Bioprinting Human Skin Cuts the Time Needed from Weeks to Minutes

Skin is one of the easier starting points for 3D bioprinting, the application of rapid prototyping technologies to the construction of living tissue. Since skin is a thin tissue, the challenging issue of producing the intricate blood vessel networks needed to supply inner cells with oxygen and nutrients can be skipped. Thin tissue sections can be supported in a suitable nutrient bath, and after transplant, patient blood vessels will grow into the new skin. Further, there is a fairly large and long-established research and development industry involved in various forms of skin regeneration. Numerous forms of prototype skin-like tissues have been created over the years, lacking many of the features of the real thing, but still useful in the treatment of, for example, burn victims. Further, skin structure is by now well understood, and considerable progress has been made in deciphering the signals and environment needed for suitable cells to self-assemble into the correct arrangements. All told, it should not be a complete surprise to see significant progress emerge in this part of the field.

Significant progress has been made over the past 25 years in the development of in vitro-engineered substitutes that mimic human skin, either to be used as grafts for the replacement of lost skin, or for the establishment of in vitro human skin models. In this sense, laboratory-grown skin substitutes containing dermal and epidermal components offer a promising approach to skin engineering. In particular, a human plasma-based bilayered skin generated by our group, has been applied successfully to treat burns as well as traumatic and surgical wounds in a large number of patients in Spain. There are some aspects requiring improvements in the production process of this skin; for example, the relatively long time (three weeks) needed to produce the surface required to cover an extensive burn or a large wound, and the necessity to automatize and standardize a process currently performed manually. 3D bioprinting has emerged as a flexible tool in regenerative medicine and it provides a platform to address these challenges.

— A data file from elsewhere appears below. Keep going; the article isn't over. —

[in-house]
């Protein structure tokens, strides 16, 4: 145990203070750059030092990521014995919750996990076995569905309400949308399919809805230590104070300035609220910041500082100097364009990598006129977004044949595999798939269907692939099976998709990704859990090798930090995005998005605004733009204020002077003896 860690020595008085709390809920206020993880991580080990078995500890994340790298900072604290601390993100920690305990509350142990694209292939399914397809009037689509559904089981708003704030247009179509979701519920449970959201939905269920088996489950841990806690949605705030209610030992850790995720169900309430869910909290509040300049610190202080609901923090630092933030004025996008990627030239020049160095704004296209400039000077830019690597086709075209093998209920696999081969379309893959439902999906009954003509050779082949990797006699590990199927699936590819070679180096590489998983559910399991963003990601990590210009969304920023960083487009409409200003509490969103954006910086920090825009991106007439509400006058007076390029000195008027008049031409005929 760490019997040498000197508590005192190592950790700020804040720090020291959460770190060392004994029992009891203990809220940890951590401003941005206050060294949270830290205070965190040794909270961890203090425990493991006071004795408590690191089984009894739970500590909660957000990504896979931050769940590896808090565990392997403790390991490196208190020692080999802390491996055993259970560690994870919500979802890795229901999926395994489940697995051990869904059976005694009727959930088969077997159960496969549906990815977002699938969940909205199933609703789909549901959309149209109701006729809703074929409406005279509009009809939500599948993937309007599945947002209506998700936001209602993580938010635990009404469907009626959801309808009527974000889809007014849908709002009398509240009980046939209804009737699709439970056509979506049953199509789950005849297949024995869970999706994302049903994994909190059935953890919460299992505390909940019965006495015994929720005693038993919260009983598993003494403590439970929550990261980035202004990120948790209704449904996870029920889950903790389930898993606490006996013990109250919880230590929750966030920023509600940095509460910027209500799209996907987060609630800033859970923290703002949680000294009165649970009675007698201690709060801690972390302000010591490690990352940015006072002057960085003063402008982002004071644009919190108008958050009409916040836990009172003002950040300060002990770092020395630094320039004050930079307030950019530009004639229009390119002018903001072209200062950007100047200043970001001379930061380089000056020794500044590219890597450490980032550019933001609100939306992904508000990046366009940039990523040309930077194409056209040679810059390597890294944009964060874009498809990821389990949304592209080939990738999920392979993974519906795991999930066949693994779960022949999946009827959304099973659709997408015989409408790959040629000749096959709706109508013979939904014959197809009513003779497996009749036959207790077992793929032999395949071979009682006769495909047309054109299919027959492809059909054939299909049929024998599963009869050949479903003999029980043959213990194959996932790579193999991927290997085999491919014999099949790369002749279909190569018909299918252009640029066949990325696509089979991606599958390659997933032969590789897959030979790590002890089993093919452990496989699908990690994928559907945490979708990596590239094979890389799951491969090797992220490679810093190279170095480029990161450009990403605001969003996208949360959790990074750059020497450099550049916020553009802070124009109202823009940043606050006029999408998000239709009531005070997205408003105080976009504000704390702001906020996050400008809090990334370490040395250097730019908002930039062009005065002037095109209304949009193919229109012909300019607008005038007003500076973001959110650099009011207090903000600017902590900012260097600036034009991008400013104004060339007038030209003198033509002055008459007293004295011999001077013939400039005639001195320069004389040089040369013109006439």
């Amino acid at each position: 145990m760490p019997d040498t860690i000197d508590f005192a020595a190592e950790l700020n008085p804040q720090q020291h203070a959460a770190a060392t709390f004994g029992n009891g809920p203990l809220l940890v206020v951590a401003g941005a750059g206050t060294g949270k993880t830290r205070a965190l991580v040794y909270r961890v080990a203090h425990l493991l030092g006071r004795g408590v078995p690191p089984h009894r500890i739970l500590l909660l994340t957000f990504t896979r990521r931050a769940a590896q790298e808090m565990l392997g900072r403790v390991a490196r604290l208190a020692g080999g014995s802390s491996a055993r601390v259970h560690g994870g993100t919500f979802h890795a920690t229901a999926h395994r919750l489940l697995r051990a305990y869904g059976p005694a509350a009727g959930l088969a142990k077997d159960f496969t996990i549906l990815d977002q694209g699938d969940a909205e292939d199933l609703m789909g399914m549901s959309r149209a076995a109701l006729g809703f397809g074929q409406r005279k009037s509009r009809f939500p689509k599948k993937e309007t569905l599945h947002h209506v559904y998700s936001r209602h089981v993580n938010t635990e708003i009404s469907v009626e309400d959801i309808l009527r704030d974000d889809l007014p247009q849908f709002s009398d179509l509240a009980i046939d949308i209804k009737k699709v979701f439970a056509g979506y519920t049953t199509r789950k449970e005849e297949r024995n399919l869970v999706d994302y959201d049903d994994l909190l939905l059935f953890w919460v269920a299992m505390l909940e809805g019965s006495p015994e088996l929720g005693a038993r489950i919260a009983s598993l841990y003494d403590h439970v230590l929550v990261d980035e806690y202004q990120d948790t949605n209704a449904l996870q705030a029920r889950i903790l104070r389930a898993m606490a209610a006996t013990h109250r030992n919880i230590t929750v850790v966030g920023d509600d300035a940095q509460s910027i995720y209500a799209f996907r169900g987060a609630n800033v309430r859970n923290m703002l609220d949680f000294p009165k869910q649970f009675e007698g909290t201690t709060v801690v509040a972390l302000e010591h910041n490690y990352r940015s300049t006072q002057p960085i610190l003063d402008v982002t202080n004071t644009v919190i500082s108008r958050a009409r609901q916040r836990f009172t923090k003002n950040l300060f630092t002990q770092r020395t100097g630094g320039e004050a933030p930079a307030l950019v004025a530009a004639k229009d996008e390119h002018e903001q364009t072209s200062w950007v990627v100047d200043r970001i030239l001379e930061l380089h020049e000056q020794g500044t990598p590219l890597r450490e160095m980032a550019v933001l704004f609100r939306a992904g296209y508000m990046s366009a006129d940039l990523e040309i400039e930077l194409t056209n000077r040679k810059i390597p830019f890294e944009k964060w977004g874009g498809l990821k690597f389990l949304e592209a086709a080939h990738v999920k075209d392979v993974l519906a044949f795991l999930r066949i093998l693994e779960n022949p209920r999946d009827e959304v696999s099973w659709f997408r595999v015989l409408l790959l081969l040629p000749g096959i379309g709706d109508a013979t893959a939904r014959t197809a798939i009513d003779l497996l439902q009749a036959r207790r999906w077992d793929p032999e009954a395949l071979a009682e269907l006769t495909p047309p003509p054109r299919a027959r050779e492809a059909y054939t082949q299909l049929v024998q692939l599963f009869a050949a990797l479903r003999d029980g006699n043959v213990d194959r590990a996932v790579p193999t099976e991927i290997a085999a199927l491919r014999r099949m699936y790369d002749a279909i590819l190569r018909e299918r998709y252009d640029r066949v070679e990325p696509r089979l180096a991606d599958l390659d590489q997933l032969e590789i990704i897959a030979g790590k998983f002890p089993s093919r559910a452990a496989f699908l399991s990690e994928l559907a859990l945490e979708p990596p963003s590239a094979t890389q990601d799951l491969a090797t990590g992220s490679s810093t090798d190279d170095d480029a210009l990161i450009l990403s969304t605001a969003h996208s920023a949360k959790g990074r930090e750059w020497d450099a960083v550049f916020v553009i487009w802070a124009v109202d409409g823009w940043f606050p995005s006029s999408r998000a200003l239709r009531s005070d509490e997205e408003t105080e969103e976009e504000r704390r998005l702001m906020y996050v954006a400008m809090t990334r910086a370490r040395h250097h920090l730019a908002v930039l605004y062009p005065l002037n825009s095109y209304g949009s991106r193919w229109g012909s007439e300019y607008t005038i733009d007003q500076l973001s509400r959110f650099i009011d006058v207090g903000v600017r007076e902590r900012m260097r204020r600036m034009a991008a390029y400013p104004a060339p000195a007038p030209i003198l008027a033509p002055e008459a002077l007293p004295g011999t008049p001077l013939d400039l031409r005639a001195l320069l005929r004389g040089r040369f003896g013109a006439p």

In the present study, we have used this technique to print a human bilayered skin using bioinks containing human plasma as well as primary human fibroblasts and keratinocytes that were obtained from skin biopsies. We were able to generate 100 cm2, a standard P100 tissue culture plate, of printed skin in less than 35 minutes (including the 30 minutes required for fibrin gelation). We have analysed the structure and function of the printed skin using histological and immunohistochemical methods, both in 3D in vitro cultures and after long-term transplantation to immunodeficient mice. In both cases, the generated skin was very similar to human skin and, furthermore, it was indistinguishable from bilayered dermo-epidermal equivalents, handmade in our laboratories. These results demonstrate that 3D bioprinting is a suitable technology to generate bioengineered skin for therapeutical and industrial applications in an automatized manner.